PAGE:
Every company, over time, has best-selling products that bring in a greater percentage of the money. While I won’t encourage you to discontinue the sales of the product, I must warn that you should not worship at the altar of that product. If you do, you will soon lose your supremacy.

Don Strickland, the former vice-president of Kodak said; “We developed the world’s first consumer digital camera, but we could not get approval to launch or sell it because of fear of the effects on the film market.” Can you imagine that?

Kodak, a technology company that dominated the photographic film market during the most of the 20th century. The company blew its chance to lead the digital photography revolution as they were in denial for too long. Steve Sasson, the Kodak engineer, actually invented the first digital camera back in 1975. “But it was filmless photography, so the management’s reaction was, ‘that’s cute, but don’t tell anyone about it,” says Sasson.

The management was so focused on the film success that they missed the digital revolution after starting it. They got married to the success of the film business that they literally threw away future opportunity. They should have introduced digital cameras and keep selling film and focus on whichever one that dominates the market. Today, Canon, Sony, Nikon and others are market leaders in digital cameras.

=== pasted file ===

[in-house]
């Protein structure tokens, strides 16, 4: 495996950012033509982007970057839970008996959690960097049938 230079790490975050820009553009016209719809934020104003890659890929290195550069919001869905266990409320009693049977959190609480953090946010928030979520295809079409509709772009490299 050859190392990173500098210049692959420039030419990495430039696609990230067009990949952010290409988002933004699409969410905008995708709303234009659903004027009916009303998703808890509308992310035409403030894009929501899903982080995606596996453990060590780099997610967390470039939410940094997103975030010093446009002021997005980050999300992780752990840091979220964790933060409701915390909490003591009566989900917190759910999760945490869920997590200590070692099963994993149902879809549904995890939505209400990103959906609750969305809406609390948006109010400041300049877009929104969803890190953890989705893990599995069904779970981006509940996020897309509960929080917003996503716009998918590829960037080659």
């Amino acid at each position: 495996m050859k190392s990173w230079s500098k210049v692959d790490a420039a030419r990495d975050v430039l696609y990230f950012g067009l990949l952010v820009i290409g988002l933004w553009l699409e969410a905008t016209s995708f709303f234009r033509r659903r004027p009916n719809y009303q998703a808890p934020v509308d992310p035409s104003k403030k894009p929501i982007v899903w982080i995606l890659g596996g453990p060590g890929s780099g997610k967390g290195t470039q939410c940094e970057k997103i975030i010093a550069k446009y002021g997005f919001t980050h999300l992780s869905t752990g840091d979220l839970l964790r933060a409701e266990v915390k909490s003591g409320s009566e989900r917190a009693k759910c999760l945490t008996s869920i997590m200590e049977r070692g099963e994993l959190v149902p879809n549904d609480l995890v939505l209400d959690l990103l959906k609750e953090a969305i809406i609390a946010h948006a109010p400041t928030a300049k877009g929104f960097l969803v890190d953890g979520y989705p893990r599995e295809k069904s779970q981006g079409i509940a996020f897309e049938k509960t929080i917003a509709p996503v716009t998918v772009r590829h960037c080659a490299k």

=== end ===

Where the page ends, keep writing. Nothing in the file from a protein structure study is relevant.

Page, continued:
Blackberry, a line of smartphones and tablets, was a smashing success in 1998. They changed the game in the mobile industry by offering a device with an arched keyboard. Their encryption even into the early 2000s was second to none but they weren’t thinking of user experience.

Just a few years later, the entire mobile industry started focusing on bigger touchscreen displays, while Blackberry was more concerned about protecting what it already had. Failing to adapt to changes, in 2017 the CEO John Chen announced that Blackberry was out of the smartphone manufacturing business and that the company has built a new strategy. Blackberry thought it had more time and room for error than it actually did. Focusing on the tens of millions of customers it had, Blackberry missed out on the billions that were to come.

(3). There are five more reasons companies don’t create new products. You will also learn how to create new products and services and how to strategically brand them. All you have to do is to sign up for our Business Management and Brand Architecture coaching immediately. Chat with me right now on WhatsApp via +234 (0)8064143363.

Order some of my books like, Business Growth and Expansion Secrets, The Pursuit of Excellence and 15 Laws of Money. Call 08064143364.

What did you learn today? Share your thoughts with others at the comment section below.

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3 thoughts on “New Products: the Lifewire of Every Serious Business

  1. Tony Chuks says:

    Sir, but omo kept offering new and improved versions to match the competitors, yet they lost the market dominance.
    Do they have to rebrand completely to retain their dominance?.

  2. Tony Chuks says:

    Sir, but omo kept offering new and improved versions to match the competitors, yet they lost the market dominance.
    Do they have to rebrand completely to retain their dominance?.